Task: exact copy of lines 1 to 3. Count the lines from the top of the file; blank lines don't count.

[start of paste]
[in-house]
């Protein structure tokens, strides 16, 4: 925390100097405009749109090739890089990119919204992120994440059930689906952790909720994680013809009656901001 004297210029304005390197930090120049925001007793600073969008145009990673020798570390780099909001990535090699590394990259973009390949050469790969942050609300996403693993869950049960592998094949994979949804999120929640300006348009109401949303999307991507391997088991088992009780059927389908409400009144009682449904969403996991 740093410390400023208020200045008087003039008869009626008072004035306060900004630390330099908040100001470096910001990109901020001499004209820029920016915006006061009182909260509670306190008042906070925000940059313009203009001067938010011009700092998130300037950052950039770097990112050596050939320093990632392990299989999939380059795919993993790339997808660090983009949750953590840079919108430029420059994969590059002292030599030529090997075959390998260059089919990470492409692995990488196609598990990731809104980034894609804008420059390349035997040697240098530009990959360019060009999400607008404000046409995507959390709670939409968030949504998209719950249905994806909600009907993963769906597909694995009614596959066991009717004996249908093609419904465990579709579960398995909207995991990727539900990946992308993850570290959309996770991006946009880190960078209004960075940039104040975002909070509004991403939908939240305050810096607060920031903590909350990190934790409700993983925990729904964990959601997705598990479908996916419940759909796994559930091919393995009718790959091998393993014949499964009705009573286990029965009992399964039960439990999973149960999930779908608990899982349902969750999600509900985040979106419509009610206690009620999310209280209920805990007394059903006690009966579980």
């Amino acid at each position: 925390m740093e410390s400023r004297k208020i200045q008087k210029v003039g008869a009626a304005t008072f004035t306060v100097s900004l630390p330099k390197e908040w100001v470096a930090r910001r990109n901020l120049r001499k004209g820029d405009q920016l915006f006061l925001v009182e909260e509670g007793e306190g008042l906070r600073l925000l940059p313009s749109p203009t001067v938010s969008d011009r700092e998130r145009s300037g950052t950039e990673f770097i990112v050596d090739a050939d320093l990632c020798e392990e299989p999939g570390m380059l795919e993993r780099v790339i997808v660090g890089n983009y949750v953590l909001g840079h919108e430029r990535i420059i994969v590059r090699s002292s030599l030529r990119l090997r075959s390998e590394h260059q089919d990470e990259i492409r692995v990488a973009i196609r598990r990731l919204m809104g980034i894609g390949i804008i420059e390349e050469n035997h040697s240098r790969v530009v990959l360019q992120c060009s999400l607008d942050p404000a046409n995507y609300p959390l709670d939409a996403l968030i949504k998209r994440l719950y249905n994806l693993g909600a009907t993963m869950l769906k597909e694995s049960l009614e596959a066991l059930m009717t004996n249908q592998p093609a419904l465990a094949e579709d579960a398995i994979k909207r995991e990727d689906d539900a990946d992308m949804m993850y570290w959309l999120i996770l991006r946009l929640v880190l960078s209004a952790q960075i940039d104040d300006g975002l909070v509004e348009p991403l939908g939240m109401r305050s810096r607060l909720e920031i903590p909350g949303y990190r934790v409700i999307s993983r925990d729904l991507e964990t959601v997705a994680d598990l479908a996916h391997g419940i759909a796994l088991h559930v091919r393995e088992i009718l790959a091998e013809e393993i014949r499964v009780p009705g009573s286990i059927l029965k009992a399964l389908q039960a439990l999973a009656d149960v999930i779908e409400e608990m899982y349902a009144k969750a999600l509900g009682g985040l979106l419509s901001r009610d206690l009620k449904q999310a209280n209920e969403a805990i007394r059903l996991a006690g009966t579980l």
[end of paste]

[in-house]
């Protein structure tokens, strides 16, 4: 925390100097405009749109090739890089990119919204992120994440059930689906952790909720994680013809009656901001 004297210029304005390197930090120049925001007793600073969008145009990673020798570390780099909001990535090699590394990259973009390949050469790969942050609300996403693993869950049960592998094949994979949804999120929640300006348009109401949303999307991507391997088991088992009780059927389908409400009144009682449904969403996991 740093410390400023208020200045008087003039008869009626008072004035306060900004630390330099908040100001470096910001990109901020001499004209820029920016915006006061009182909260509670306190008042906070925000940059313009203009001067938010011009700092998130300037950052950039770097990112050596050939320093990632392990299989999939380059795919993993790339997808660090983009949750953590840079919108430029420059994969590059002292030599030529090997075959390998260059089919990470492409692995990488196609598990990731809104980034894609804008420059390349035997040697240098530009990959360019060009999400607008404000046409995507959390709670939409968030949504998209719950249905994806909600009907993963769906597909694995009614596959066991009717004996249908093609419904465990579709579960398995909207995991990727539900990946992308993850570290959309996770991006946009880190960078209004960075940039104040975002909070509004991403939908939240305050810096607060920031903590909350990190934790409700993983925990729904964990959601997705598990479908996916419940759909796994559930091919393995009718790959091998393993014949499964009705009573286990029965009992399964039960439990999973149960999930779908608990899982349902969750999600509900985040979106419509009610206690009620999310209280209920805990007394059903006690009966579980």
């Amino acid at each position: 925390m740093e410390s400023r004297k208020i200045q008087k210029v003039g008869a009626a304005t008072f004035t306060v100097s900004l630390p330099k390197e908040w100001v470096a930090r910001r990109n901020l120049r001499k004209g820029d405009q920016l915006f006061l925001v009182e909260e509670g007793e306190g008042l906070r600073l925000l940059p313009s749109p203009t001067v938010s969008d011009r700092e998130r145009s300037g950052t950039e990673f770097i990112v050596d090739a050939d320093l990632c020798e392990e299989p999939g570390m380059l795919e993993r780099v790339i997808v660090g890089n983009y949750v953590l909001g840079h919108e430029r990535i420059i994969v590059r090699s002292s030599l030529r990119l090997r075959s390998e590394h260059q089919d990470e990259i492409r692995v990488a973009i196609r598990r990731l919204m809104g980034i894609g390949i804008i420059e390349e050469n035997h040697s240098r790969v530009v990959l360019q992120c060009s999400l607008d942050p404000a046409n995507y609300p959390l709670d939409a996403l968030i949504k998209r994440l719950y249905n994806l693993g909600a009907t993963m869950l769906k597909e694995s049960l009614e596959a066991l059930m009717t004996n249908q592998p093609a419904l465990a094949e579709d579960a398995i994979k909207r995991e990727d689906d539900a990946d992308m949804m993850y570290w959309l999120i996770l991006r946009l929640v880190l960078s209004a952790q960075i940039d104040d300006g975002l909070v509004e348009p991403l939908g939240m109401r305050s810096r607060l909720e920031i903590p909350g949303y990190r934790v409700i999307s993983r925990d729904l991507e964990t959601v997705a994680d598990l479908a996916h391997g419940i759909a796994l088991h559930v091919r393995e088992i009718l790959a091998e013809e393993i014949r499964v009780p009705g009573s286990i059927l029965k009992a399964l389908q039960a439990l999973a009656d149960v999930i779908e409400e608990m899982y349902a009144k969750a999600l509900g009682g985040l979106l419509s901001r009610d206690l009620k449904q999310a209280n209920e969403a805990i007394r059903l996991a006690g009966t579980l």